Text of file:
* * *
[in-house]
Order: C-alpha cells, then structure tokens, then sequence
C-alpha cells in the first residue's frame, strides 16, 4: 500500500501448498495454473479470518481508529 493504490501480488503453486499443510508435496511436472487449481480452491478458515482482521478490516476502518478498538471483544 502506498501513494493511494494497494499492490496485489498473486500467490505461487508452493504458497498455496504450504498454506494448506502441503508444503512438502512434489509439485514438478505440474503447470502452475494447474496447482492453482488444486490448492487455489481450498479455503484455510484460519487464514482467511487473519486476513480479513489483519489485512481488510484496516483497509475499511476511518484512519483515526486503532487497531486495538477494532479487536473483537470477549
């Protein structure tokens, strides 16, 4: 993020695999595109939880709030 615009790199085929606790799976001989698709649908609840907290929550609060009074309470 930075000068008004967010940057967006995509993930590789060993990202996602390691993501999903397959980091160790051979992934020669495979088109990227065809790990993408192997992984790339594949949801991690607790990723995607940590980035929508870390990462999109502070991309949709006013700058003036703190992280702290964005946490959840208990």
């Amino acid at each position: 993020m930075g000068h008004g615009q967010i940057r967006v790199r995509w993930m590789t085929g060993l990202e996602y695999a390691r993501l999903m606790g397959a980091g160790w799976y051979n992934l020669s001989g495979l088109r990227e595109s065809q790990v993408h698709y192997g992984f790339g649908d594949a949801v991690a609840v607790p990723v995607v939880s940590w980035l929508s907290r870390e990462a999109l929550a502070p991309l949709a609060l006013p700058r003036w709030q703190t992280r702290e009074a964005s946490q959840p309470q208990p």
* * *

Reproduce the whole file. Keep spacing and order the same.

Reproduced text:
[in-house]
Order: C-alpha cells, then structure tokens, then sequence
C-alpha cells in the first residue's frame, strides 16, 4: 500500500501448498495454473479470518481508529 493504490501480488503453486499443510508435496511436472487449481480452491478458515482482521478490516476502518478498538471483544 502506498501513494493511494494497494499492490496485489498473486500467490505461487508452493504458497498455496504450504498454506494448506502441503508444503512438502512434489509439485514438478505440474503447470502452475494447474496447482492453482488444486490448492487455489481450498479455503484455510484460519487464514482467511487473519486476513480479513489483519489485512481488510484496516483497509475499511476511518484512519483515526486503532487497531486495538477494532479487536473483537470477549
């Protein structure tokens, strides 16, 4: 993020695999595109939880709030 615009790199085929606790799976001989698709649908609840907290929550609060009074309470 930075000068008004967010940057967006995509993930590789060993990202996602390691993501999903397959980091160790051979992934020669495979088109990227065809790990993408192997992984790339594949949801991690607790990723995607940590980035929508870390990462999109502070991309949709006013700058003036703190992280702290964005946490959840208990």
């Amino acid at each position: 993020m930075g000068h008004g615009q967010i940057r967006v790199r995509w993930m590789t085929g060993l990202e996602y695999a390691r993501l999903m606790g397959a980091g160790w799976y051979n992934l020669s001989g495979l088109r990227e595109s065809q790990v993408h698709y192997g992984f790339g649908d594949a949801v991690a609840v607790p990723v995607v939880s940590w980035l929508s907290r870390e990462a999109l929550a502070p991309l949709a609060l006013p700058r003036w709030q703190t992280r702290e009074a964005s946490q959840p309470q208990p």